Joe Biden: America’s Modern-Day James Buchanan

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“[H]e urged the people to call upon the Lord night and day, to help them now, if ever, when they were about to be deprived of their law, their country and their holy temple; and not to allow this nation, which had just begun to revive, to be subjected again to [the] blasphemous…”  – 2 Maccabees 13:10-11

“War is the continuation of politics by other means.” – Military Strategist Carl von Clausewitz

“Watch and pray that you may not undergo the test.” – Jesus

It is June of 1856 and the U.S. Civil War will begin in less than five years.  Over 620,000 men, now alive, will die in the bitter partisan conflict. 

A man with the initials of J.B. is accepting the Democratic Party’s nomination for president.  James Buchanan bears the distinction of being the only president born in Pennsylvania, before or since, until at least 2021, should Joseph Biden be certified the winner of the election.  Just as his party’s nominee will be one hundred and sixty-four years later, Buchanan is a junior, having the same name as his father. 

The Democratic National Convention takes seventeen ballots to nominate Buchanan, although he is an early frontrunner.  Within his party, he is considered to be a compromise candidate who can appeal to both the north and the south.  Despite being from Pennsylvania, he favors the continuation and even expansion of slavery, as well as the Fugitive Slave Act of 1850, which is hated by Northerners.

Aside from favoring southern policies despite hailing from the north, Buchanan’s main appeal is his age and experience.  He is nearly sixty-six years old, and is essentially tied as the oldest president to take office until that time.  He has had a long career in the United States House and Senate, although for the previous three years he has been largely out of politics, choosing to remain above the fray by accepting a job as an ambassador.  Behind the scenes, he works with his party’s elite to increase his chances at the 1856 nomination.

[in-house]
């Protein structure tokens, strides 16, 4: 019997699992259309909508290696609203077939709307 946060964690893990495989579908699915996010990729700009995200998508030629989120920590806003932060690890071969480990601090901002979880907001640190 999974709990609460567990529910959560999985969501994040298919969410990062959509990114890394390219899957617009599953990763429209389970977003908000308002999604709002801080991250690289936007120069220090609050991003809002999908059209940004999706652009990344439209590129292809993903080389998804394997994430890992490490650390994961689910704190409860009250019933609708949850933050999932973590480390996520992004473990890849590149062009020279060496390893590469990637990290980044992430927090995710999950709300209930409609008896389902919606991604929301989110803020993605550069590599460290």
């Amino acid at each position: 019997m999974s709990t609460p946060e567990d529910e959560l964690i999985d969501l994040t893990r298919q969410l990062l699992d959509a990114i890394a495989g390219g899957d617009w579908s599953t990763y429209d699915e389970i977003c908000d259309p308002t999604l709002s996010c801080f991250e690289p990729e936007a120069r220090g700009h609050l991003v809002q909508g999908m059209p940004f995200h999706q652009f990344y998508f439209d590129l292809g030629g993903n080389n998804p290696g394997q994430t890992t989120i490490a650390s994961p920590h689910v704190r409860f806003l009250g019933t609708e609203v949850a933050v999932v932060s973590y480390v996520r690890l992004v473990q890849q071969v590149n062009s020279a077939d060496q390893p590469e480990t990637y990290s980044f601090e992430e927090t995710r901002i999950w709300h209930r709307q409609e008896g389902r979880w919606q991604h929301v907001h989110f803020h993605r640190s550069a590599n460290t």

Buchanan does not campaign personally in the general election, although this is not unusual for the time.  Instead, he prefers to conduct the campaign through surrogates and by letter writing.  Although enthusiasm for his campaign is low, he emerges as the winner.  His opposition is unable to put up a united front, dividing its votes between the first Republican presidential nominee, John C. Frémont, and former president Millard Fillmore.  In a sign of things to come however, the newly created Republican Party gets over thirty-three percent of the vote.

Buchanan uses his victory speech to attack Republicans, calling them “dangerous.”

His inaugural address is given on the steps of the U.S. Capital, and is the first ever to be photographed.  In it, he strikes a more conciliatory tone.  Knowing that he is a mere transitional president, he tells the crowd on a warm March 4th that he will serve only one term.  He promises to “restore harmony” to the people.    He also speaks out in support of mass immigration.  

More worrisome is that his address, which historians believe may have done more harm than good, ignores the violence on America’s streets.  

Three years earlier, to the day, the United States Senate had passed the infamous Kansas–Nebraska Act, which decided that whether slavery would be permitted in the territories of Kansas and Nebraska upon their ascension to statehood would be determined by popular vote.  

It was a grave mistake that led to bloodshed between neighbors.

Following the murder of a free-state advocate by a pro-slavery man in Kansas, violent clashes between settlers, many of whom moved there for expressly political purposes, overwhelmed both territories. This was despite the fact that the initial murder turned out to have little to do with politics.  Pro-slavery settlers sacked the town of Lawrence.  John Brown, later of Harpers Ferry fame, then murdered five pro-slavery residents of the Pottawatomie Creek town in retaliation.  Even outside of major attacks, the local population lives with constant violence.